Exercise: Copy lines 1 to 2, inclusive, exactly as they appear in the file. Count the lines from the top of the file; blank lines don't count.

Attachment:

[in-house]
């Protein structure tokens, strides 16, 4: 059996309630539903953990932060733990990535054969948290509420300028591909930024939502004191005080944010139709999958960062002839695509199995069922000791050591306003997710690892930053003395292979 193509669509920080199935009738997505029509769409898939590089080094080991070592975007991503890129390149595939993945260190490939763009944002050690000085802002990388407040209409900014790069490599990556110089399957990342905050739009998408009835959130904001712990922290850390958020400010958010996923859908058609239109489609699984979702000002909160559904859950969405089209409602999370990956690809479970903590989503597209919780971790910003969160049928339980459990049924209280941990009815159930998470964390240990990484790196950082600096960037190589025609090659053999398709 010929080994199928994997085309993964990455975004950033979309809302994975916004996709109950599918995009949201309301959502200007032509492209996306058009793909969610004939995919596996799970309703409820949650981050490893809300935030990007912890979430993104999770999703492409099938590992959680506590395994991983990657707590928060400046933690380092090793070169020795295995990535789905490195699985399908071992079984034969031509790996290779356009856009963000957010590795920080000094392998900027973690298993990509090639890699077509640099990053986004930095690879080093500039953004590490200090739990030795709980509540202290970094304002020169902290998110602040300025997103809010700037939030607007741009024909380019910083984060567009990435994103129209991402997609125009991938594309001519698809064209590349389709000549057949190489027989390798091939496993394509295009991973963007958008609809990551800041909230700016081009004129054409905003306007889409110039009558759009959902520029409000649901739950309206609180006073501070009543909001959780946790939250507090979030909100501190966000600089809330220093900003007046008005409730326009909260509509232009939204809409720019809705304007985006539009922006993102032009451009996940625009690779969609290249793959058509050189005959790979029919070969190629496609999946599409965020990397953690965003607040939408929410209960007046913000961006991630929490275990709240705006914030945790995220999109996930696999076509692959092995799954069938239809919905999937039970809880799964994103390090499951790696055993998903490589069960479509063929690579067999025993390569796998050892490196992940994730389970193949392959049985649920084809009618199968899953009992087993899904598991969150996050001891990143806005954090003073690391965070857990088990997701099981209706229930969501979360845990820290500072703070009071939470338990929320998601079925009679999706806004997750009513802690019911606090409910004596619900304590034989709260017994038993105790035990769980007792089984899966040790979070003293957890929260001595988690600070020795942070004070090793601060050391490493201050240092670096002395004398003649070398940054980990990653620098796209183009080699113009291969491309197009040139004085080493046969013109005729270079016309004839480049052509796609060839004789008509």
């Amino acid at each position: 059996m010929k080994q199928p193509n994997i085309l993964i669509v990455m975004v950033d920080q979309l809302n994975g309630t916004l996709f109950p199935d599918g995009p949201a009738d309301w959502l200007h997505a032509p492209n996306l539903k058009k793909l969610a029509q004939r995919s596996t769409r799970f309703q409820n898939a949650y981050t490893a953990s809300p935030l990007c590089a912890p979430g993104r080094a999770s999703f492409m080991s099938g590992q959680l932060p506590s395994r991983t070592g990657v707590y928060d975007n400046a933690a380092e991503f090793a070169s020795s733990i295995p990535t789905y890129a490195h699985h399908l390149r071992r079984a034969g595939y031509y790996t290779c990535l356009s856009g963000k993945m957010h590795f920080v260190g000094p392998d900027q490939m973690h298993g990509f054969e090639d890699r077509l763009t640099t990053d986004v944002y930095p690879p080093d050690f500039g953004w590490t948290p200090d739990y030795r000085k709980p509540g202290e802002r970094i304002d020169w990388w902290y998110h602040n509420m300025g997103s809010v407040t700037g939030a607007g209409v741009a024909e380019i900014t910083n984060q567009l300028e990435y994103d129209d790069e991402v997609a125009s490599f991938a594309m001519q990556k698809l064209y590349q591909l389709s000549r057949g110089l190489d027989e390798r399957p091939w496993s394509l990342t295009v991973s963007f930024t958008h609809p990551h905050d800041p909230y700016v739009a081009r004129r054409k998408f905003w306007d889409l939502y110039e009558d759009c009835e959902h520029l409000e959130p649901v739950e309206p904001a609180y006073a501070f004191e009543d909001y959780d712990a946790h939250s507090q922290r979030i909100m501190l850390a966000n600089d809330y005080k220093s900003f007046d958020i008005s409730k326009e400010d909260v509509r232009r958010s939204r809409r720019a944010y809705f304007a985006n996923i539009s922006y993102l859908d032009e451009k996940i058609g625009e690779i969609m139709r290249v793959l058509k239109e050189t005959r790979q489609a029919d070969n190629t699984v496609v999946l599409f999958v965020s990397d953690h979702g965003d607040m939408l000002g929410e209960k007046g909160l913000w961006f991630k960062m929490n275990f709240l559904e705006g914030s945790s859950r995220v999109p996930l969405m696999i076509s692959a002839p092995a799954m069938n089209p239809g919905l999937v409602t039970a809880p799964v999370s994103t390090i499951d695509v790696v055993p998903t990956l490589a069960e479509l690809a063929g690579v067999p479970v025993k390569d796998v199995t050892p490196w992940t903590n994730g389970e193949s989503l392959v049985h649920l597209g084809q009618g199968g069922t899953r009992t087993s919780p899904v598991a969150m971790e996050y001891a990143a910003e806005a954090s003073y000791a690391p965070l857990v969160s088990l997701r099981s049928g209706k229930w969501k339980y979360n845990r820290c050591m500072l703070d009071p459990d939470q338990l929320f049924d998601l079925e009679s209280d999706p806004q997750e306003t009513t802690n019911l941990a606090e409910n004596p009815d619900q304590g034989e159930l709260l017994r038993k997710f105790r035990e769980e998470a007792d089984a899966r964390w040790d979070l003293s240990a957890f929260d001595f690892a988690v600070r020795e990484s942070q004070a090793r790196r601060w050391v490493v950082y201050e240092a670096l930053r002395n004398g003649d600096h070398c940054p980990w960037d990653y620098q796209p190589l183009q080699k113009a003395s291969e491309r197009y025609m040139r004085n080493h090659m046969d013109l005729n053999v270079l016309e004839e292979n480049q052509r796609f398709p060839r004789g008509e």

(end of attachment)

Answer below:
[in-house]
């Protein structure tokens, strides 16, 4: 059996309630539903953990932060733990990535054969948290509420300028591909930024939502004191005080944010139709999958960062002839695509199995069922000791050591306003997710690892930053003395292979 193509669509920080199935009738997505029509769409898939590089080094080991070592975007991503890129390149595939993945260190490939763009944002050690000085802002990388407040209409900014790069490599990556110089399957990342905050739009998408009835959130904001712990922290850390958020400010958010996923859908058609239109489609699984979702000002909160559904859950969405089209409602999370990956690809479970903590989503597209919780971790910003969160049928339980459990049924209280941990009815159930998470964390240990990484790196950082600096960037190589025609090659053999398709 010929080994199928994997085309993964990455975004950033979309809302994975916004996709109950599918995009949201309301959502200007032509492209996306058009793909969610004939995919596996799970309703409820949650981050490893809300935030990007912890979430993104999770999703492409099938590992959680506590395994991983990657707590928060400046933690380092090793070169020795295995990535789905490195699985399908071992079984034969031509790996290779356009856009963000957010590795920080000094392998900027973690298993990509090639890699077509640099990053986004930095690879080093500039953004590490200090739990030795709980509540202290970094304002020169902290998110602040300025997103809010700037939030607007741009024909380019910083984060567009990435994103129209991402997609125009991938594309001519698809064209590349389709000549057949190489027989390798091939496993394509295009991973963007958008609809990551800041909230700016081009004129054409905003306007889409110039009558759009959902520029409000649901739950309206609180006073501070009543909001959780946790939250507090979030909100501190966000600089809330220093900003007046008005409730326009909260509509232009939204809409720019809705304007985006539009922006993102032009451009996940625009690779969609290249793959058509050189005959790979029919070969190629496609999946599409965020990397953690965003607040939408929410209960007046913000961006991630929490275990709240705006914030945790995220999109996930696999076509692959092995799954069938239809919905999937039970809880799964994103390090499951790696055993998903490589069960479509063929690579067999025993390569796998050892490196992940994730389970193949392959049985649920084809009618199968899953009992087993899904598991969150996050001891990143806005954090003073690391965070857990088990997701099981209706229930969501979360845990820290500072703070009071939470338990929320998601079925009679999706806004997750009513802690019911606090409910004596619900304590034989709260017994038993105790035990769980007792089984899966040790979070003293957890929260001595988690600070020795942070004070090793601060050391490493201050240092670096002395004398003649070398940054980990990653620098796209183009080699113009291969491309197009040139004085080493046969013109005729270079016309004839480049052509796609060839004789008509």